Kai Wright of The Nation opens the floor to pinpoint the actual state of poverty and jobs in America, and how the patterns around these issues may have led to the Electoral College tipping in favor of the GOP-nominee.

Plus, after a candidacy running against decades' old trade deals, the insurgence of China on the global economic field, and traditional neoliberal economic policies favored by the right, we examine what will be the economic ideology of a Trump Administration.

Call-In Special: Where Technology Takes Us  

From 3:00 a.m. tweets to the never ending drip, drip, drip of a private email server to the insurgency of an online frog, technology and social media were at the forefront of electoral discourse like never before.

Manoush Zomorodi, host of WNYC's Note to Self, draws back the digital curtain on this election and sees just how much technology created the landscape of this election.

Meanwhile, while President-elect Trump champions tools such as Twitter and Facebook reflects internally following the results of this election, the future of social media's intersection with politics remains at a crossroads.

Plus, with incoming-First Lady Melania Trump positioning herself as a champion against cyberbullying, we look closer at the type of conversations that emerged on social media throughout the election cycle and how this rhetoric will either be ended or energized in the upcoming Administration.

Call-In Special: Examining the 'Women's Vote'  

Throughout The United States of Anxiety, Long Island-resident Patty Dwyer acted as a gateway to the perspectives of individuals forming the wave that swept Donald Trump from New York billionaire to President-elect.

And with exit polling suggesting that Democratic nominee-Hillary Clinton gained the support of only 54-percent of women voters, it appears that gender in the voting booth was not deeply intertwined with gender on the ticket.

Long Island Resident and Trump Supporter, Patty Dwyer, Stands Outside Trump Tower, 5th Ave., New York (Richard Yeh / WNYC)

All Things Considered host Jami Floyd discusses the women who helped vault Donald Trump into the White House and what motivates them.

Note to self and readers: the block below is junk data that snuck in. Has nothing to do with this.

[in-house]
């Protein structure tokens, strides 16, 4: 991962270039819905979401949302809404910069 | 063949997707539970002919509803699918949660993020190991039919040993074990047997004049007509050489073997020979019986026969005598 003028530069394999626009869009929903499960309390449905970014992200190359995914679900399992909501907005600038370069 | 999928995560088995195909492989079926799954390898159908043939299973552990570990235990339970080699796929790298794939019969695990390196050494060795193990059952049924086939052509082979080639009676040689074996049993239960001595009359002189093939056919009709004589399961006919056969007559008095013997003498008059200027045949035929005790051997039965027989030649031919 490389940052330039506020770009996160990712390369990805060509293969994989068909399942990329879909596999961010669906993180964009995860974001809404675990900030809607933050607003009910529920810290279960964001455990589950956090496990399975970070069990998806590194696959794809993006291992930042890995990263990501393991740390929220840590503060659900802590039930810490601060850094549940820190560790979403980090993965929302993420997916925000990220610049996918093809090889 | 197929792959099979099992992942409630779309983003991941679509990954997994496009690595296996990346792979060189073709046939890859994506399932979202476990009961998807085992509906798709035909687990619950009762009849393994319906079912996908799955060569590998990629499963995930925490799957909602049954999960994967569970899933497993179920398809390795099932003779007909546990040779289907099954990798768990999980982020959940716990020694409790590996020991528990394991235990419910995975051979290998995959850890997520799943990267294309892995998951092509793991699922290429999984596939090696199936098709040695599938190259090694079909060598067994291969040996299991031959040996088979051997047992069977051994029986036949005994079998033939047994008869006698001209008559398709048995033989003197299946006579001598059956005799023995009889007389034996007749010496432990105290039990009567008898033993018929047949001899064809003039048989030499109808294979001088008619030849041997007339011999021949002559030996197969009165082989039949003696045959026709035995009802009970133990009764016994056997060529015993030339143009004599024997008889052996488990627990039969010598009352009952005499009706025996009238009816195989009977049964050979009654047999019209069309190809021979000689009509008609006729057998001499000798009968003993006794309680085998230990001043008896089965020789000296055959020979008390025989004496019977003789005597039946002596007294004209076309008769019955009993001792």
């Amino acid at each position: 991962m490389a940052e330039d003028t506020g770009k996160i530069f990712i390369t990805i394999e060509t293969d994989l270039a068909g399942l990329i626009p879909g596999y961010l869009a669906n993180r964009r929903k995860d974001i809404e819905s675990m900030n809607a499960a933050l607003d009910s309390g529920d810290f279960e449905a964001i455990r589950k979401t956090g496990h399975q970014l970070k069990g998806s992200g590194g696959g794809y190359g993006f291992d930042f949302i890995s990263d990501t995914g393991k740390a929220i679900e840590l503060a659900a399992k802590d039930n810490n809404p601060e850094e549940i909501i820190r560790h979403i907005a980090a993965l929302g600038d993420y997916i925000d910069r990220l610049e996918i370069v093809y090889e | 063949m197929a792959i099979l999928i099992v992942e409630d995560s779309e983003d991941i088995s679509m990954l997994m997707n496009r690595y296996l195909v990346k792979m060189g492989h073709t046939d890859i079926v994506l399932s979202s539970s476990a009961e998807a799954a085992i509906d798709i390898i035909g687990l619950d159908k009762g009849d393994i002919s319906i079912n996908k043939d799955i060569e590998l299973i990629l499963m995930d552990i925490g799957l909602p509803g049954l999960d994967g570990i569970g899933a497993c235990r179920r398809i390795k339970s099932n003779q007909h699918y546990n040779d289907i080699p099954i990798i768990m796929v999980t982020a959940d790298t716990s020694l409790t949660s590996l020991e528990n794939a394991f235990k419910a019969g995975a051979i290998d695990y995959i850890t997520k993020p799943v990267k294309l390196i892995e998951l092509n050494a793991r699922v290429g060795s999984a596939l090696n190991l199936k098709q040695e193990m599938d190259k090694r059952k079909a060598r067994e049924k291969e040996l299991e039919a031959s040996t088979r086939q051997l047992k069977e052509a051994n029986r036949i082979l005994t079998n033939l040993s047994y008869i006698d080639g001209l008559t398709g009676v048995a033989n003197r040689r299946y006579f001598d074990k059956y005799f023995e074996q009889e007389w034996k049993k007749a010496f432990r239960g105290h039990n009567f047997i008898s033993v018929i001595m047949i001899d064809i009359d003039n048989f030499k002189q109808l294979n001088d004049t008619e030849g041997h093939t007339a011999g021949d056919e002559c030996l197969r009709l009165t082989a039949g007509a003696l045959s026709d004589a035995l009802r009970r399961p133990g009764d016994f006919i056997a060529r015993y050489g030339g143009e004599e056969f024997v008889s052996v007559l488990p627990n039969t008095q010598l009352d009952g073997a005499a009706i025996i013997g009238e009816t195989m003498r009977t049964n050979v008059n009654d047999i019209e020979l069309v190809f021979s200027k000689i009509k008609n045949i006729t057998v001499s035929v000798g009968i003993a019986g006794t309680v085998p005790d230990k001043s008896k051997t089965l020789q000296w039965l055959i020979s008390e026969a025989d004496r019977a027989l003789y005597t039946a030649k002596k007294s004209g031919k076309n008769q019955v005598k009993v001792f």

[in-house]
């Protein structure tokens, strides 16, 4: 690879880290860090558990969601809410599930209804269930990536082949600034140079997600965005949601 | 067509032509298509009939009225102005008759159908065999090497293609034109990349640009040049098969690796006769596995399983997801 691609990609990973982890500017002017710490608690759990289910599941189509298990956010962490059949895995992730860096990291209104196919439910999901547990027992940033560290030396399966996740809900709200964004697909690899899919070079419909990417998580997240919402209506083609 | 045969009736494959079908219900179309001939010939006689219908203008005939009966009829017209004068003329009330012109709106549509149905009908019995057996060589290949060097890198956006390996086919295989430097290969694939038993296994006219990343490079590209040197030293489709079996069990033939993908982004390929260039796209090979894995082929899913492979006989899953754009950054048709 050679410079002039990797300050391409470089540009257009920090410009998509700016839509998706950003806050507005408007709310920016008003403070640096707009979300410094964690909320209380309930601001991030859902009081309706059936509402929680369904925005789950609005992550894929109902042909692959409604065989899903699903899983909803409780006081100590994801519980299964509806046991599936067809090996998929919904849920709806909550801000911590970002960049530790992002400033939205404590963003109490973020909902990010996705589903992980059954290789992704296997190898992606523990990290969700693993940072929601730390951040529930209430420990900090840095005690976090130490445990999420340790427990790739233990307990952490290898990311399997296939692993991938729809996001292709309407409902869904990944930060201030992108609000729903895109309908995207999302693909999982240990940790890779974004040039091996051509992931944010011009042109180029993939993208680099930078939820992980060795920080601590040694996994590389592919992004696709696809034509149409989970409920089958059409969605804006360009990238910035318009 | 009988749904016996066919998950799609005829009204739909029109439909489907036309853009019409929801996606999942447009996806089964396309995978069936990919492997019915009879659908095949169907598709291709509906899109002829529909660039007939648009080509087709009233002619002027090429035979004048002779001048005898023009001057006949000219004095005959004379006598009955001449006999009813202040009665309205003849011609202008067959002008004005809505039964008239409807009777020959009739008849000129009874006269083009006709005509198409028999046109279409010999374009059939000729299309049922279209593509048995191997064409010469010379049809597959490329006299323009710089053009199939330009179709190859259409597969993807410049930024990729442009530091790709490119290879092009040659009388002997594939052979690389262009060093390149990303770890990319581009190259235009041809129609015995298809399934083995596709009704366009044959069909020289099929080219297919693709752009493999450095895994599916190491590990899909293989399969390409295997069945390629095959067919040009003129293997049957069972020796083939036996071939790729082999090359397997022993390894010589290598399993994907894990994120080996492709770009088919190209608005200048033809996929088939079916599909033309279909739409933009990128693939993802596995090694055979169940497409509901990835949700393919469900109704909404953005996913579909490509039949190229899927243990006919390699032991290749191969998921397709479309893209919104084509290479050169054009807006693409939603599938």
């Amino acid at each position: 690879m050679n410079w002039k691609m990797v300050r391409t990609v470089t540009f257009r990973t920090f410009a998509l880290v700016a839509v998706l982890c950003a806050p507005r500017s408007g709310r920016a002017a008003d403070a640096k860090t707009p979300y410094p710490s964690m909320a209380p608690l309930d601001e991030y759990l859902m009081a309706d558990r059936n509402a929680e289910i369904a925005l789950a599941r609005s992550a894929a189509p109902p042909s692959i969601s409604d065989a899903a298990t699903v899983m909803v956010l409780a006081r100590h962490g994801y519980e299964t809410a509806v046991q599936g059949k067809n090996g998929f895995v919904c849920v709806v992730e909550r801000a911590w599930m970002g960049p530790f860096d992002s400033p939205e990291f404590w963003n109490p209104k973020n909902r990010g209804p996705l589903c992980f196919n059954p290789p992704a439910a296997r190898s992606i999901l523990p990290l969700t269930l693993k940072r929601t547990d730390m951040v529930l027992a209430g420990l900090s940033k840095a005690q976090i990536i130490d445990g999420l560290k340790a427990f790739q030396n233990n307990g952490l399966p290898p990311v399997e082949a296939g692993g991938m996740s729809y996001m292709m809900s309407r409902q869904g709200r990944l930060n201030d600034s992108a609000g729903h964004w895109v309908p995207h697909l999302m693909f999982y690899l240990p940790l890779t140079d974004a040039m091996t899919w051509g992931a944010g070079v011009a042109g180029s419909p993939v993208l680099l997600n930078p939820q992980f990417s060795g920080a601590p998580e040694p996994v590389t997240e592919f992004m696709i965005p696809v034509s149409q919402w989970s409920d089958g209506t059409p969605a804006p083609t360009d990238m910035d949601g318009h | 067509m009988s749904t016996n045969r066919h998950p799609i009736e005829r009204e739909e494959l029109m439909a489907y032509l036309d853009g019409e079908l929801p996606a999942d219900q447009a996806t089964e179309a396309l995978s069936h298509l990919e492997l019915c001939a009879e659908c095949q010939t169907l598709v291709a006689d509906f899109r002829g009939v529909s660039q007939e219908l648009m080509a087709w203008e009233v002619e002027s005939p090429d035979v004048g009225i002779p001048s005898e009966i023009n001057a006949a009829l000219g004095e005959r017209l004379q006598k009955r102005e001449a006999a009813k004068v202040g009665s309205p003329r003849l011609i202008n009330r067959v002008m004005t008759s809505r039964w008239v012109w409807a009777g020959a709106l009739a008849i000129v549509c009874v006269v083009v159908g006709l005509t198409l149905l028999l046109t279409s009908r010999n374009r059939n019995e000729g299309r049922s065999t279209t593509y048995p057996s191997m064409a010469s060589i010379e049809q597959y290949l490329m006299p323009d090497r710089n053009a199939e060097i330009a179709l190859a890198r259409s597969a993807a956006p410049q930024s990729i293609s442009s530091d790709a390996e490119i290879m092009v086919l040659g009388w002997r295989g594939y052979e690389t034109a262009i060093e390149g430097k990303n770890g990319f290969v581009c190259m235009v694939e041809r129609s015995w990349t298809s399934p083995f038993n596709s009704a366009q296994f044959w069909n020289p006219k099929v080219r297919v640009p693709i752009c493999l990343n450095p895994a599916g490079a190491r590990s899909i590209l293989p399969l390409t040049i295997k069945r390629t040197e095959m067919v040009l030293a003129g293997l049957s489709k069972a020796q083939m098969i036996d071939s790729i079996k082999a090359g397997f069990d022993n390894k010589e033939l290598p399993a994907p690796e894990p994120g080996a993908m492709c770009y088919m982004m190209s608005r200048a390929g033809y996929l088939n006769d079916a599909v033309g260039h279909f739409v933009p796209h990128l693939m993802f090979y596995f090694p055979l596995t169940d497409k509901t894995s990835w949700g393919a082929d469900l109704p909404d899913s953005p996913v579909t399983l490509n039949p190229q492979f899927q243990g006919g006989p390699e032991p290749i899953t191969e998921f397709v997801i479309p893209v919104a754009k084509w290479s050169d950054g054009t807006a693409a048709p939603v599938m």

In particular, we delve deeper into what conditions allowed female voters to disregard President-elect Trump's previous comments on women and charge directly into this year's electoral rabbit hole.

Call-In Special: Hopes and Fears for the Next Four Years  

In this election cycle, anxiety emerged as a dominant theme for voters across the political spectrum. 

This is where The United States of Anxiety began--documenting the experiences and perspectives which informed voters as they selected their candidate for President of the United States and caused them to grapple with the idea of their lives if the other side prevailed.

But following a campaign season built on divisiveness from both sides of the aisle and an election results split between the popular vote and the Electoral College, the anxiety that permeated the election has not dissipated with the determination of the 45th President.

The Takeaway's John Hockenberry fields the accounts of individuals preparing for a Trump Administration, and asks what hopes or fears they are carrying into the next four years.

Plus, what can the President-elect do--if anything--to assuage the concerns of Americans and live up to his campaign promise to 'make America great'?

Episode 8: Where Are We Now?  

So, here we are. The race is over and Donald Trump has been elected the 45th President of the United States.

WNYC Studios and The Nation take the temperature of the country following the unprecedented election of a consummate political outsider.

WNYC’s Arun Venugopal checks-in with Trump supporter Patty Dwyer and gauges her reaction on a come-from-behind political victory that shook the world. The Nation's Julianne Hing reports from Arizona, where the defeat of long-standing anti-immigrant Sheriff Joe Arpaio is nonetheless tempered by the elevation of Donald Trump.

Plus, Matt Katz and Chris Arnade return to the white working-class voters who propelled Trump to the White House. And Stephen Nessesn returns us to Patchogue to find out how a community that was nearly torn apart by anti-immigrant violence learned to heal and what they're bracing for in Donald Trump's America.

Listen to The United States of Anxiety on WNYC, airing Thursday evenings at 7pm, and stay tuned for a live call-in.

Episode Contributors:

Kai Wright

Arun Venugopal

Stephen Nessen

Julianne Hing

Matt Katz

Karen Frillmann

Joseph Capriglione

Only Human Bonus Episode: What Is This Election Doing to Us?  

This election certainly feels stressful. As Amanda Aronczyk from WNYC's Only Human podcast told us in Episode 7, it's possible to measure the election's effect on us biologically. This bonus episode explains more about Only Human's experiment with the stress hormone, cortisol. 

Every day another article comes out about how voters are stressed by this election. But we wanted to know: what is the election doing to our biology?